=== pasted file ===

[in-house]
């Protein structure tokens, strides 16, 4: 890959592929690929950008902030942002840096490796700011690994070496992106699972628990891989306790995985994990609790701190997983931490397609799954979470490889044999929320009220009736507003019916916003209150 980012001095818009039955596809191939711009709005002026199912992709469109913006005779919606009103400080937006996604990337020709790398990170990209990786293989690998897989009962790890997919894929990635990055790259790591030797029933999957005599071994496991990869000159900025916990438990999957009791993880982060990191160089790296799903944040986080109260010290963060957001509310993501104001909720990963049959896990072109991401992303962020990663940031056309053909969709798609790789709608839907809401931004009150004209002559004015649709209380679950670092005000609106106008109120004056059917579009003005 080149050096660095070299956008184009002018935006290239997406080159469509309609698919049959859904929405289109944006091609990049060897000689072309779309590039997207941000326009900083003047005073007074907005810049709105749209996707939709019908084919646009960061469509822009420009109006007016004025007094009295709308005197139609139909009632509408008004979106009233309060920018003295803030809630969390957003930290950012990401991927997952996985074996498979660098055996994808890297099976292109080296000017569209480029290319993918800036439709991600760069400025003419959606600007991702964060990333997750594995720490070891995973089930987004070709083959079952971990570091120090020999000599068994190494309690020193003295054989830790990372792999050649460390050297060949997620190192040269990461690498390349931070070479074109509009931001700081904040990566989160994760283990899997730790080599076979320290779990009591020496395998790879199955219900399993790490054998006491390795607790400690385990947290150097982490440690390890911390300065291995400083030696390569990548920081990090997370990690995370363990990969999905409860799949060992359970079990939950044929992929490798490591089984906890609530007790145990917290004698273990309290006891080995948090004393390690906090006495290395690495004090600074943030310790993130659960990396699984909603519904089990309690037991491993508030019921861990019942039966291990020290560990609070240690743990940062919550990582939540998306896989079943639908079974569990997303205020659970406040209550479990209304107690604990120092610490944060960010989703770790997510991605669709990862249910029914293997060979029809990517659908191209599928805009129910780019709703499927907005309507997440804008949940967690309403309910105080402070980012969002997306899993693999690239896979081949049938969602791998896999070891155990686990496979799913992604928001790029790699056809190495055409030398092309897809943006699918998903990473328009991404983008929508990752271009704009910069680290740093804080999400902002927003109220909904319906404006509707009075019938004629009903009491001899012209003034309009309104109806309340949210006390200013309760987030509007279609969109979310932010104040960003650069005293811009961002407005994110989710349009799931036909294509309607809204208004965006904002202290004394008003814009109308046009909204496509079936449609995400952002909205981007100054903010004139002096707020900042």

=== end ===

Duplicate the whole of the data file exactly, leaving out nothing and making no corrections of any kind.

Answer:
[in-house]
């Protein structure tokens, strides 16, 4: 890959592929690929950008902030942002840096490796700011690994070496992106699972628990891989306790995985994990609790701190997983931490397609799954979470490889044999929320009220009736507003019916916003209150 980012001095818009039955596809191939711009709005002026199912992709469109913006005779919606009103400080937006996604990337020709790398990170990209990786293989690998897989009962790890997919894929990635990055790259790591030797029933999957005599071994496991990869000159900025916990438990999957009791993880982060990191160089790296799903944040986080109260010290963060957001509310993501104001909720990963049959896990072109991401992303962020990663940031056309053909969709798609790789709608839907809401931004009150004209002559004015649709209380679950670092005000609106106008109120004056059917579009003005 080149050096660095070299956008184009002018935006290239997406080159469509309609698919049959859904929405289109944006091609990049060897000689072309779309590039997207941000326009900083003047005073007074907005810049709105749209996707939709019908084919646009960061469509822009420009109006007016004025007094009295709308005197139609139909009632509408008004979106009233309060920018003295803030809630969390957003930290950012990401991927997952996985074996498979660098055996994808890297099976292109080296000017569209480029290319993918800036439709991600760069400025003419959606600007991702964060990333997750594995720490070891995973089930987004070709083959079952971990570091120090020999000599068994190494309690020193003295054989830790990372792999050649460390050297060949997620190192040269990461690498390349931070070479074109509009931001700081904040990566989160994760283990899997730790080599076979320290779990009591020496395998790879199955219900399993790490054998006491390795607790400690385990947290150097982490440690390890911390300065291995400083030696390569990548920081990090997370990690995370363990990969999905409860799949060992359970079990939950044929992929490798490591089984906890609530007790145990917290004698273990309290006891080995948090004393390690906090006495290395690495004090600074943030310790993130659960990396699984909603519904089990309690037991491993508030019921861990019942039966291990020290560990609070240690743990940062919550990582939540998306896989079943639908079974569990997303205020659970406040209550479990209304107690604990120092610490944060960010989703770790997510991605669709990862249910029914293997060979029809990517659908191209599928805009129910780019709703499927907005309507997440804008949940967690309403309910105080402070980012969002997306899993693999690239896979081949049938969602791998896999070891155990686990496979799913992604928001790029790699056809190495055409030398092309897809943006699918998903990473328009991404983008929508990752271009704009910069680290740093804080999400902002927003109220909904319906404006509707009075019938004629009903009491001899012209003034309009309104109806309340949210006390200013309760987030509007279609969109979310932010104040960003650069005293811009961002407005994110989710349009799931036909294509309607809204208004965006904002202290004394008003814009109308046009909204496509079936449609995400952002909205981007100054903010004139002096707020900042």